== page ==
“Influencer Marketing” is rightfully becoming one of the biggest trends in the world of digital promotion. Nearly 60% of marketers plan to boost – or create – influencer marketing budgets in the upcoming calendar year.
As a marketer who believes in the power endorsement I’m thrilled about these developments. Specifically, the adoption of new technologies that can drive the industry forward, and the sentiment that follows. However, I’m not thrilled about labelling it a “trend”. Influencer marketing is no new phenomena. It’s old. So old that it is in fact one of the first forms of modern advertising ever used; genuine brand endorsements from celebrities.
Take for instance the highly coveted Milo Bar Bell Advertisement from June 1902. An ad for barbells claiming that to be the “first system for making strong men, strong”. In this ad, Mr. Frank F. Jones, weightlifting champion of Philadelphia is depicted holding a dumbbell loaded to 150 lbs. with ease.
The controversial Lucky Strike ads of 1930 depict actual physicians endorsing the use of it’s cigarettes. 20,679 of them to be specific.
In both of these advertisements and the countless brand endorsements to follow, the message is clear; these celebrities/influencers are being used to promote a product to an audience that a corporation cannot access or find ways to resonate with.
So if influencer marketing always existed, why is it becoming so popular once again?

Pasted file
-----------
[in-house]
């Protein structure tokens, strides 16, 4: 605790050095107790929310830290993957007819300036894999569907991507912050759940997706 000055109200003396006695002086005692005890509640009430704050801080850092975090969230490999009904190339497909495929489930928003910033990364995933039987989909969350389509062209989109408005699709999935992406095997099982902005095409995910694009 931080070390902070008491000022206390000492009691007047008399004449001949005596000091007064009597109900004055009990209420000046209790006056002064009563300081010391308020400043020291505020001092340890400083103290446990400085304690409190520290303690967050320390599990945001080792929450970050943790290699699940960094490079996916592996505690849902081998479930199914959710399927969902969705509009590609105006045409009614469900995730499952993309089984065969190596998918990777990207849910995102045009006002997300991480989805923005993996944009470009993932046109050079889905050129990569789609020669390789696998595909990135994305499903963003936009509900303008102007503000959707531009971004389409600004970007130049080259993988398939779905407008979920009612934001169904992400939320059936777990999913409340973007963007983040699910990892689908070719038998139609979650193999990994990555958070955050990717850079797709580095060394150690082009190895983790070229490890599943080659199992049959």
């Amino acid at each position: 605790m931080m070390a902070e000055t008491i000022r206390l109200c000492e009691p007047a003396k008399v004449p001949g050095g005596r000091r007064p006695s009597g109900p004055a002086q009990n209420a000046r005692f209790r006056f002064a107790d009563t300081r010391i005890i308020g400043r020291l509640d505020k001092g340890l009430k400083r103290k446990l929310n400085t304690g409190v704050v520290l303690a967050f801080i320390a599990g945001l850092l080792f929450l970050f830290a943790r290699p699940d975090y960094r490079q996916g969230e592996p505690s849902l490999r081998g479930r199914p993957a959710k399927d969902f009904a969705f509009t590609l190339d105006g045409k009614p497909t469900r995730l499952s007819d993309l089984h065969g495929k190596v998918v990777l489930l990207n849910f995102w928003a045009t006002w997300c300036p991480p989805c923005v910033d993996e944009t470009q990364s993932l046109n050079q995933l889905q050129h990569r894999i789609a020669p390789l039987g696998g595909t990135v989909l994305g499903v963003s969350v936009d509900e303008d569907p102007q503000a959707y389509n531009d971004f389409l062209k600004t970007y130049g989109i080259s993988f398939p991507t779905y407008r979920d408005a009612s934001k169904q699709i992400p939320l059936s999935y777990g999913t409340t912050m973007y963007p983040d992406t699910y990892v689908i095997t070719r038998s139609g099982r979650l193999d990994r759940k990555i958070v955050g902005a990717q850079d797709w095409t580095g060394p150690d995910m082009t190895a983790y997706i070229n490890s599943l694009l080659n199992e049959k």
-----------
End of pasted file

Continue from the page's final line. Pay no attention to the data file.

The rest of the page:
If you look into the landscape of advertising over the last twenty years it becomes apparent that this is due to a lack of efficacy in high cost advertising models and ad technologies that are not readily understandable to the common brand manager.
Lack of Efficacy
The lack of efficacy in advertising has been staggering over the last 20 years. With new and innovative tools, a plethora of innovative agencies, and websites full of so called “experts” our idea of what advertising is has become incredibly diluted. Marketers have become slaves to the latest “trends” and attractive technologies at the sacrifice of ignoring proven methodologies and industry wisdom from experienced professionals.
Current ad technologies mandate real experts to yield real results. Even agencies and SAAS level products dedicated to these types of tools get a bad rap in the ad world as the “shisters” of the internet. If you’ve ever dedicated to a successful pay-per-click campaign in any platform, you know just how taxing it can be to get this formula right.
Technologies that try to disrupt the pay for play methodology usually fail to produce ACTUAL results. See the once hyped and no longer existent Bre.ad.
Most importantly, influencer marketing has become a new trend because new technologies have granted new access to influential individuals in a cost effective manner. And this methodology is selling product.
The lack of understanding in current tools and the lack of efficacy of the industry in general has produced a climate too difficult and too expensive for the average brand manager to comprehend. This has placed an emphasis on cost effective results and easy to understand promotions, rather than ambiguous vanity and brand metrics.
It’s here to stay.
For the aforementioned reasons, influencer marketing never left and it is here to stay. The evolution of the industry and the size of your budget may result in labelling the practice as “celebrity” or “influencer”, nonetheless the principle remains the same; selling product through genuine brand endorsements. And it seems the reality is, genuine brand endorsements approached effectively, have typically performed better than metric oriented campaigns in difficult to understand technologies.
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